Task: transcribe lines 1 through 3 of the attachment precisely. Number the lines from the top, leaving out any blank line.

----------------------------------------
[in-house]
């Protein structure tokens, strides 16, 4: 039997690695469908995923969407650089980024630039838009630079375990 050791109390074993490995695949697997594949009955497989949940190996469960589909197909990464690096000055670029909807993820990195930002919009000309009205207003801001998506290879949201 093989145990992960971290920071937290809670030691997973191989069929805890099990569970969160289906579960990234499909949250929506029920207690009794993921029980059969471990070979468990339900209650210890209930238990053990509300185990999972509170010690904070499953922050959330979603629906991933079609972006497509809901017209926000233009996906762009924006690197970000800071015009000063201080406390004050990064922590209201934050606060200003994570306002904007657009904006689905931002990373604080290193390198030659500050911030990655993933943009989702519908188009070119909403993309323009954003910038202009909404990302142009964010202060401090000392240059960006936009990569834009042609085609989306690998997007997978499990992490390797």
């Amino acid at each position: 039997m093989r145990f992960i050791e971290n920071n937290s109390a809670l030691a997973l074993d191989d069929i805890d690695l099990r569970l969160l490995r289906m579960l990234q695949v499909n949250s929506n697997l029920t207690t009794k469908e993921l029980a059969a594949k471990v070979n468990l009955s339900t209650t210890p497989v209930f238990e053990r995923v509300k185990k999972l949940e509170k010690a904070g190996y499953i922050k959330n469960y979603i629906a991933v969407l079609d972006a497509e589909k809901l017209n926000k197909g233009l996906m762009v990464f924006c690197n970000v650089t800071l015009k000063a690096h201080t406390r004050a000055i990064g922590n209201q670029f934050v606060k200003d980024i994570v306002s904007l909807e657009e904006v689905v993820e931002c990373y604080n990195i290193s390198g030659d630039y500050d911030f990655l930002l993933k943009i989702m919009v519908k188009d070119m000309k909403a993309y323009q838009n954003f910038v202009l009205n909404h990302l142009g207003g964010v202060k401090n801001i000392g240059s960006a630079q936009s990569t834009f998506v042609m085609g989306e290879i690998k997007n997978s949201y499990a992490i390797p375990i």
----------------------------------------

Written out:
[in-house]
């Protein structure tokens, strides 16, 4: 039997690695469908995923969407650089980024630039838009630079375990 050791109390074993490995695949697997594949009955497989949940190996469960589909197909990464690096000055670029909807993820990195930002919009000309009205207003801001998506290879949201 093989145990992960971290920071937290809670030691997973191989069929805890099990569970969160289906579960990234499909949250929506029920207690009794993921029980059969471990070979468990339900209650210890209930238990053990509300185990999972509170010690904070499953922050959330979603629906991933079609972006497509809901017209926000233009996906762009924006690197970000800071015009000063201080406390004050990064922590209201934050606060200003994570306002904007657009904006689905931002990373604080290193390198030659500050911030990655993933943009989702519908188009070119909403993309323009954003910038202009909404990302142009964010202060401090000392240059960006936009990569834009042609085609989306690998997007997978499990992490390797």
């Amino acid at each position: 039997m093989r145990f992960i050791e971290n920071n937290s109390a809670l030691a997973l074993d191989d069929i805890d690695l099990r569970l969160l490995r289906m579960l990234q695949v499909n949250s929506n697997l029920t207690t009794k469908e993921l029980a059969a594949k471990v070979n468990l009955s339900t209650t210890p497989v209930f238990e053990r995923v509300k185990k999972l949940e509170k010690a904070g190996y499953i922050k959330n469960y979603i629906a991933v969407l079609d972006a497509e589909k809901l017209n926000k197909g233009l996906m762009v990464f924006c690197n970000v650089t800071l015009k000063a690096h201080t406390r004050a000055i990064g922590n209201q670029f934050v606060k200003d980024i994570v306002s904007l909807e657009e904006v689905v993820e931002c990373y604080n990195i290193s390198g030659d630039y500050d911030f990655l930002l993933k943009i989702m919009v519908k188009d070119m000309k909403a993309y323009q838009n954003f910038v202009l009205n909404h990302l142009g207003g964010v202060k401090n801001i000392g240059s960006a630079q936009s990569t834009f998506v042609m085609g989306e290879i690998k997007n997978s949201y499990a992490i390797p375990i």